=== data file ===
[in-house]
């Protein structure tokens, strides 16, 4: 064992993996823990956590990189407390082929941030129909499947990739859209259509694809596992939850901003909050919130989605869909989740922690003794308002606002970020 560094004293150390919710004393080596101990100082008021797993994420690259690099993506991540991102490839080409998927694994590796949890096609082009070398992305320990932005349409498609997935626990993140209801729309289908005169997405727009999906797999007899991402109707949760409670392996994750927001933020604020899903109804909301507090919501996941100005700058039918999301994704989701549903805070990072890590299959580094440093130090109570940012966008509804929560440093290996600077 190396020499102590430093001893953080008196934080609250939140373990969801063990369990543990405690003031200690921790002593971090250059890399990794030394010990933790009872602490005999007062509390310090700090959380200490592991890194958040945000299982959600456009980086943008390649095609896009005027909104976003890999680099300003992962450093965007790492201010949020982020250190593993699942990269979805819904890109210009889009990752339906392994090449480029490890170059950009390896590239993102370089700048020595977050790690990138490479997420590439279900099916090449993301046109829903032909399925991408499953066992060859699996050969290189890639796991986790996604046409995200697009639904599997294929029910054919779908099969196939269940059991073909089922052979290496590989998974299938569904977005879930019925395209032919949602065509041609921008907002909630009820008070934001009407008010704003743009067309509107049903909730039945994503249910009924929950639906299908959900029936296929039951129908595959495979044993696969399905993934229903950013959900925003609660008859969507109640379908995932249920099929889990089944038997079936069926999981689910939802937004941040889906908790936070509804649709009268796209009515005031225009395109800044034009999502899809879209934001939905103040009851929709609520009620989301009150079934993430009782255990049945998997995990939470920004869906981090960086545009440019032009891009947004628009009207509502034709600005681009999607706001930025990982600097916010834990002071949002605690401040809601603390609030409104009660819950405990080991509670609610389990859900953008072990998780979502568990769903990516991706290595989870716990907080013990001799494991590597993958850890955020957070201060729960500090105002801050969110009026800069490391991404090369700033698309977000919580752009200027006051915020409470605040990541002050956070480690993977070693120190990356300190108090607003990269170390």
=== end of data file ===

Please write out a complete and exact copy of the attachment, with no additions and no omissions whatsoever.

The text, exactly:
[in-house]
């Protein structure tokens, strides 16, 4: 064992993996823990956590990189407390082929941030129909499947990739859209259509694809596992939850901003909050919130989605869909989740922690003794308002606002970020 560094004293150390919710004393080596101990100082008021797993994420690259690099993506991540991102490839080409998927694994590796949890096609082009070398992305320990932005349409498609997935626990993140209801729309289908005169997405727009999906797999007899991402109707949760409670392996994750927001933020604020899903109804909301507090919501996941100005700058039918999301994704989701549903805070990072890590299959580094440093130090109570940012966008509804929560440093290996600077 190396020499102590430093001893953080008196934080609250939140373990969801063990369990543990405690003031200690921790002593971090250059890399990794030394010990933790009872602490005999007062509390310090700090959380200490592991890194958040945000299982959600456009980086943008390649095609896009005027909104976003890999680099300003992962450093965007790492201010949020982020250190593993699942990269979805819904890109210009889009990752339906392994090449480029490890170059950009390896590239993102370089700048020595977050790690990138490479997420590439279900099916090449993301046109829903032909399925991408499953066992060859699996050969290189890639796991986790996604046409995200697009639904599997294929029910054919779908099969196939269940059991073909089922052979290496590989998974299938569904977005879930019925395209032919949602065509041609921008907002909630009820008070934001009407008010704003743009067309509107049903909730039945994503249910009924929950639906299908959900029936296929039951129908595959495979044993696969399905993934229903950013959900925003609660008859969507109640379908995932249920099929889990089944038997079936069926999981689910939802937004941040889906908790936070509804649709009268796209009515005031225009395109800044034009999502899809879209934001939905103040009851929709609520009620989301009150079934993430009782255990049945998997995990939470920004869906981090960086545009440019032009891009947004628009009207509502034709600005681009999607706001930025990982600097916010834990002071949002605690401040809601603390609030409104009660819950405990080991509670609610389990859900953008072990998780979502568990769903990516991706290595989870716990907080013990001799494991590597993958850890955020957070201060729960500090105002801050969110009026800069490391991404090369700033698309977000919580752009200027006051915020409470605040990541002050956070480690993977070693120190990356300190108090607003990269170390």